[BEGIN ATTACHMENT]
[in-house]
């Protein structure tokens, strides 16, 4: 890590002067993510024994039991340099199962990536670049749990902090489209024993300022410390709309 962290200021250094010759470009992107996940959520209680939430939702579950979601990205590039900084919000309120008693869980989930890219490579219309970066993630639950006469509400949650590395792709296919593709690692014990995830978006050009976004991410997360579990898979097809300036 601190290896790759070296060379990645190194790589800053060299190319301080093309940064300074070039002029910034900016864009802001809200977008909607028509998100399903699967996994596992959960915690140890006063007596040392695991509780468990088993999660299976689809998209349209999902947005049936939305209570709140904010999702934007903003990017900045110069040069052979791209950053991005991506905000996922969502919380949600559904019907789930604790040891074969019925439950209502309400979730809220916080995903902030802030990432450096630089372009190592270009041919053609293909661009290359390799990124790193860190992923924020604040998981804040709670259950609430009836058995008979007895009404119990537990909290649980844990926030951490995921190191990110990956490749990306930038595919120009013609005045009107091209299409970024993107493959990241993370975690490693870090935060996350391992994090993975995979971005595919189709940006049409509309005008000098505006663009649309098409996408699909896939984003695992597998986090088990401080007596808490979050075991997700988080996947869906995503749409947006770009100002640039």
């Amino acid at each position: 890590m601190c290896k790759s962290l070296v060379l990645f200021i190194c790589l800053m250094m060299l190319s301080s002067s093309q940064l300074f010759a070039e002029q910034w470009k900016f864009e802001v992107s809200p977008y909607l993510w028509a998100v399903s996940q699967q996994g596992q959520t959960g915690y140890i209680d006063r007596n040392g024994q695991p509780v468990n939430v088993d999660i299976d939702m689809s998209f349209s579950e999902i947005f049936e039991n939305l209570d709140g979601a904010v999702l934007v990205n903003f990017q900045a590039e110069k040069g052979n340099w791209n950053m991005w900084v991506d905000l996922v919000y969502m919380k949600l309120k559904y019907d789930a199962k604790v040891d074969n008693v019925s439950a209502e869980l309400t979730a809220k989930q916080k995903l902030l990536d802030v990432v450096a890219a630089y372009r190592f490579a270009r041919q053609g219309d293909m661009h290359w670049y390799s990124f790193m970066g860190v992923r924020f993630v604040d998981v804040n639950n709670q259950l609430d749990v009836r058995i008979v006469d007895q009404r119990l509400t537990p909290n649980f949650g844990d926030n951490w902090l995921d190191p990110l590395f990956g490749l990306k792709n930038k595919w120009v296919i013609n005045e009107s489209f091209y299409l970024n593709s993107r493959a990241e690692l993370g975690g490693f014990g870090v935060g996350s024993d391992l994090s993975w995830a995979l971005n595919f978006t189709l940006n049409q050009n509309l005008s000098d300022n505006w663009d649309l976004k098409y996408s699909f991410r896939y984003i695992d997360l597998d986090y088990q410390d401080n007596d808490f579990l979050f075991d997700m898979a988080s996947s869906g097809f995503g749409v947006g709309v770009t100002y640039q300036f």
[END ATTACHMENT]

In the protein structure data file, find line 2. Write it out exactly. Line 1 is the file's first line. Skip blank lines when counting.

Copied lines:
């Protein structure tokens, strides 16, 4: 890590002067993510024994039991340099199962990536670049749990902090489209024993300022410390709309 962290200021250094010759470009992107996940959520209680939430939702579950979601990205590039900084919000309120008693869980989930890219490579219309970066993630639950006469509400949650590395792709296919593709690692014990995830978006050009976004991410997360579990898979097809300036 601190290896790759070296060379990645190194790589800053060299190319301080093309940064300074070039002029910034900016864009802001809200977008909607028509998100399903699967996994596992959960915690140890006063007596040392695991509780468990088993999660299976689809998209349209999902947005049936939305209570709140904010999702934007903003990017900045110069040069052979791209950053991005991506905000996922969502919380949600559904019907789930604790040891074969019925439950209502309400979730809220916080995903902030802030990432450096630089372009190592270009041919053609293909661009290359390799990124790193860190992923924020604040998981804040709670259950609430009836058995008979007895009404119990537990909290649980844990926030951490995921190191990110990956490749990306930038595919120009013609005045009107091209299409970024993107493959990241993370975690490693870090935060996350391992994090993975995979971005595919189709940006049409509309005008000098505006663009649309098409996408699909896939984003695992597998986090088990401080007596808490979050075991997700988080996947869906995503749409947006770009100002640039």